It’s was a hard Monday.
The crazy thing about having a mood disorder is that sometimes your mood swings out of nowhere. Some days you wake up, and the weight, suffocation, pain, and exhaustion of depression is already on you like a wet blanket at the bottom of a swimming pool. There is no reason for it, nothing triggered it, nothing happened to make you sad. Some days you just wake up depressed and lonely. It’s a severe reminder that bipolar is the condition I live with, even if these days it’s mostly under control. Most days, I can function. Other days, I think about cutting to ease the internal pain. On the bad days, I fight with myself to stop thinking about suicide.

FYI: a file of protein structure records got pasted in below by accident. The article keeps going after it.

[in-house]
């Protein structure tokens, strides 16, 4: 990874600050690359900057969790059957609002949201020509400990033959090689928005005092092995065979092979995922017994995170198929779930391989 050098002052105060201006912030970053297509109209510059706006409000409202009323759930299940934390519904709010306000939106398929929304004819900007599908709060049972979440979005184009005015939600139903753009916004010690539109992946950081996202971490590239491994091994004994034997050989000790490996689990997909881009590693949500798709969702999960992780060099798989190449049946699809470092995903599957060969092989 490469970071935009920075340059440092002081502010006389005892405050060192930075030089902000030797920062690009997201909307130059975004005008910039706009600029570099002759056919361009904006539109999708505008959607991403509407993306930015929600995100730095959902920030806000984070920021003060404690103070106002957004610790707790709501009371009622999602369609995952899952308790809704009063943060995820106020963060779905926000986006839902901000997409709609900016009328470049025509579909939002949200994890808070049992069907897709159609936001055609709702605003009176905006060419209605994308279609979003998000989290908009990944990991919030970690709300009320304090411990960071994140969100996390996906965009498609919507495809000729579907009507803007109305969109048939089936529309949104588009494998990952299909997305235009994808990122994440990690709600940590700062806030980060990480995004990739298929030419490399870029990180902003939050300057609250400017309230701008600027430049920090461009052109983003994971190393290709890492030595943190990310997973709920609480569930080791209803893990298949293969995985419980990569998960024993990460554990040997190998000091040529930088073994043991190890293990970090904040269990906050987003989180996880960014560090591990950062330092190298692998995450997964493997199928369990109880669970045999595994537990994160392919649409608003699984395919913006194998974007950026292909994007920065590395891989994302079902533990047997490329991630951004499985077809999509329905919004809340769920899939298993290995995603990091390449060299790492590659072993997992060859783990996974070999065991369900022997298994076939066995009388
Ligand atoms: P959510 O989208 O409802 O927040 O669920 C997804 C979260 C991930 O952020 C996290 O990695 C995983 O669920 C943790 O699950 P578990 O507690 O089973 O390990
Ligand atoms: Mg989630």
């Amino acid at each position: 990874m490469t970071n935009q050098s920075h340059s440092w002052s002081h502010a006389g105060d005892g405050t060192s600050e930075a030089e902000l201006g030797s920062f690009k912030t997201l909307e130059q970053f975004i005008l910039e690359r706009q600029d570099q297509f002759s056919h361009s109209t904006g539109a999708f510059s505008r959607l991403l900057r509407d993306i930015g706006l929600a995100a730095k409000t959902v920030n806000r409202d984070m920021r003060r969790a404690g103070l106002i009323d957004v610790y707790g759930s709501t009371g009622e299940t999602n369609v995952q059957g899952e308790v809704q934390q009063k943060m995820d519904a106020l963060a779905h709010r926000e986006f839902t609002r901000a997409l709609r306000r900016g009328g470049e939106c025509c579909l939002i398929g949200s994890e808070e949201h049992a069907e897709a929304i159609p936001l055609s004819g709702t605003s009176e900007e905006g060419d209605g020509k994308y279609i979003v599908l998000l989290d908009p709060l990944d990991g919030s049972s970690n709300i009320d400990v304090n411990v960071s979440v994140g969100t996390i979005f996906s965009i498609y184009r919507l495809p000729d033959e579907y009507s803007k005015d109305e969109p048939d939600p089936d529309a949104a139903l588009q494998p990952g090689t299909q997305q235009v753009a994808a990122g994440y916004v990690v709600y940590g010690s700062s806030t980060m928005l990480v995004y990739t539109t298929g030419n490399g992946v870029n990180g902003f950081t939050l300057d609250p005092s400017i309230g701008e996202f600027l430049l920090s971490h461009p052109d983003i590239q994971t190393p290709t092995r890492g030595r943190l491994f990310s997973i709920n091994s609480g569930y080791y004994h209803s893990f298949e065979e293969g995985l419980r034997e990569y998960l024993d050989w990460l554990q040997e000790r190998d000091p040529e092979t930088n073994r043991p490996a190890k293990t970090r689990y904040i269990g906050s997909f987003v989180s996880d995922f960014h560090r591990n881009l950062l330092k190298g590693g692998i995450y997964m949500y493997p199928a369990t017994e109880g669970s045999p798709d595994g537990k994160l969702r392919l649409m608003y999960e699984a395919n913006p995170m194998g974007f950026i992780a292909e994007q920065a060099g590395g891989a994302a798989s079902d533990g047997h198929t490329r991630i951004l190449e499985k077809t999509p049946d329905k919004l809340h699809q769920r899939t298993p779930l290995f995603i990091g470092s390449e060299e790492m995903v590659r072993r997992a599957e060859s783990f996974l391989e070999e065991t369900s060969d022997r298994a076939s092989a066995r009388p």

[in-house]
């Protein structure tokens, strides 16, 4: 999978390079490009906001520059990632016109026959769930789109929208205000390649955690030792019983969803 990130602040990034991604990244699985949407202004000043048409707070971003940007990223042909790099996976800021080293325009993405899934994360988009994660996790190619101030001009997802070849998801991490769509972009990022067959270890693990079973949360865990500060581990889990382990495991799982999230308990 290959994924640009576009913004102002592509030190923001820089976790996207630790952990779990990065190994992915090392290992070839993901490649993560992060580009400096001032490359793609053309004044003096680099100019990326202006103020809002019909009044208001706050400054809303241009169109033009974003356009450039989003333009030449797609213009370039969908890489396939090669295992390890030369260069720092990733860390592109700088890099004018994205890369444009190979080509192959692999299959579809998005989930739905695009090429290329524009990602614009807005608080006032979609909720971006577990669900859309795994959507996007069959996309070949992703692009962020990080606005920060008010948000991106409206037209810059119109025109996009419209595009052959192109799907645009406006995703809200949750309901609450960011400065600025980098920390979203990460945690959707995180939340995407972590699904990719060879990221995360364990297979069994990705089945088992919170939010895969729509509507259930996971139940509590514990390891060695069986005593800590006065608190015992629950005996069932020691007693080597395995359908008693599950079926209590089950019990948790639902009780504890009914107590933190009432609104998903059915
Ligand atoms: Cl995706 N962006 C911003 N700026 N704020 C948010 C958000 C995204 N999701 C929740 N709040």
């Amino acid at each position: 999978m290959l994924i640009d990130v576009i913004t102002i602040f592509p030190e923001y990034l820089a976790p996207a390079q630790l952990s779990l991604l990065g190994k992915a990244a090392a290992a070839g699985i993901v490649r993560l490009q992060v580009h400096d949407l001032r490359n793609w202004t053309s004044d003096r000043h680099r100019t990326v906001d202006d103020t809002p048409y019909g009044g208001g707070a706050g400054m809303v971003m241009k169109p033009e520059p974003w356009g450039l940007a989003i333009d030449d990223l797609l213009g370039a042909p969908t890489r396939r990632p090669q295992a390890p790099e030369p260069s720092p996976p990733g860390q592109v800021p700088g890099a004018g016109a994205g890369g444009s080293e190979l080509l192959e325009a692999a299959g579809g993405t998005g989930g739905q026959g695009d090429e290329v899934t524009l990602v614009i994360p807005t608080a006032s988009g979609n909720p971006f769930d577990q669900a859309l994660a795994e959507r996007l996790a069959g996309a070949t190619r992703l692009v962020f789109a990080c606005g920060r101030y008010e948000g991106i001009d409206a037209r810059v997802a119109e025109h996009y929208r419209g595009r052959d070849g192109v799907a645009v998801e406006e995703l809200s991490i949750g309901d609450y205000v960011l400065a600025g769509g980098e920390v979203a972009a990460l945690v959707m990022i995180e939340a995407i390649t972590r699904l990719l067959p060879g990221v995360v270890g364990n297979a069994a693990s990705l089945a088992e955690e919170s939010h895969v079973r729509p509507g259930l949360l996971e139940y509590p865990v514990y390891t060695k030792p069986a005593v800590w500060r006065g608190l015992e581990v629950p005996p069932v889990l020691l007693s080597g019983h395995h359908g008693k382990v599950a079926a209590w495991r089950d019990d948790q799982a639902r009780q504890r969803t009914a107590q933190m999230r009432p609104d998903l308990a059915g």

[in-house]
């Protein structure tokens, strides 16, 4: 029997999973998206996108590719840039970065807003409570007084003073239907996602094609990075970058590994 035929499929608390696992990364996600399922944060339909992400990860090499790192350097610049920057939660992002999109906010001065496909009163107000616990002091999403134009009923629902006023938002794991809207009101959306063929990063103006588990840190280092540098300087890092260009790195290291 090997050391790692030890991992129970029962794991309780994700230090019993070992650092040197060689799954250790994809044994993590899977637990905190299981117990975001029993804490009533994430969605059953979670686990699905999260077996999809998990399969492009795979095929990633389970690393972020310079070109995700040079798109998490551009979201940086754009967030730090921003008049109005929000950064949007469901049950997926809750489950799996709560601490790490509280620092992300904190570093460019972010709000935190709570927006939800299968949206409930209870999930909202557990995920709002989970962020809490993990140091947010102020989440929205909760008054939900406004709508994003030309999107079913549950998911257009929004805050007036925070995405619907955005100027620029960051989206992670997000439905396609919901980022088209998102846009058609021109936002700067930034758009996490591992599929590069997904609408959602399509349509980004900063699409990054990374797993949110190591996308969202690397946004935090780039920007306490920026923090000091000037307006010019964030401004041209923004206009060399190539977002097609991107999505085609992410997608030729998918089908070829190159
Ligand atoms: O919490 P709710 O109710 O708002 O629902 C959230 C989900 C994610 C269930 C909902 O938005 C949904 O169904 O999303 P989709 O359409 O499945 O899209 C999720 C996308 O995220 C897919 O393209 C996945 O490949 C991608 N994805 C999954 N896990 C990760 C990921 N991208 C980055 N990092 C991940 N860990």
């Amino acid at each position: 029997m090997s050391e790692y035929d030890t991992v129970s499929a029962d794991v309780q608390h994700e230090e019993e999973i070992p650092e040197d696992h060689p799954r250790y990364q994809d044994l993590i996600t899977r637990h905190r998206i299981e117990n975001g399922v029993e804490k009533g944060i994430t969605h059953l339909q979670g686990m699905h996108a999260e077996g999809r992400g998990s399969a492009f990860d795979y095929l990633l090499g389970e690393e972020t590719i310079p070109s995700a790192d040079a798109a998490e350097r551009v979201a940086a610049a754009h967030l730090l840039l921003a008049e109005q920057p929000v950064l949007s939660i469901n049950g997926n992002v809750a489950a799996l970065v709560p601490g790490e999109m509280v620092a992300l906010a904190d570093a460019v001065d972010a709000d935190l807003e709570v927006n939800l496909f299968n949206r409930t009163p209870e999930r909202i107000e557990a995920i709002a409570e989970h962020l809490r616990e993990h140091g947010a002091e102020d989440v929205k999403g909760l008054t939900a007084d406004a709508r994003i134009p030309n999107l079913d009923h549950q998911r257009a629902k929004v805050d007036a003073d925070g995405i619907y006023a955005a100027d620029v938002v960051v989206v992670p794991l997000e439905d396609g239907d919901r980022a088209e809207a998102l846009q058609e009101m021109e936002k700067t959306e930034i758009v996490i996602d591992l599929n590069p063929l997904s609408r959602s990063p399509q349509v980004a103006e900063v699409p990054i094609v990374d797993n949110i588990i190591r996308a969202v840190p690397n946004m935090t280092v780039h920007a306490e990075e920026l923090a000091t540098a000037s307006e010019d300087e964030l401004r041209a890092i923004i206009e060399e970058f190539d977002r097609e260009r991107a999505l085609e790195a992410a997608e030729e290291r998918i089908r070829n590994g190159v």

I take my medication every day. It’s part of my morning routine. Occasionally, I miss a dose just like some days you forget deodorant. I know the repercussions for those days. I might swing more manic or more depressed because of it, but it’s still manageable. Those days are difficult and can really suck, but I can usually function.
Days like Monday though, they are a whole other beast. Days like Monday claw at my skin and bones, leaving me laying on the floor in a hoodie and pajama pants, head covered, eyes closed, wanting to sleep and never wake up. Depression like that leaves me with hours of nothing, trapped in my own head and the ropes of sorrow and despair tightening around my wrists, looping into a noose around my neck. On days like this, my medication isn’t enough.
Neither is Jesus.
I know that’s not what I’m supposed to say. I’m supposed to talk about how Jesus is there for me in my darkest times, how he brings me hope and peace, how I can survive this depression because of him. But today, if I was to say that I would be lying.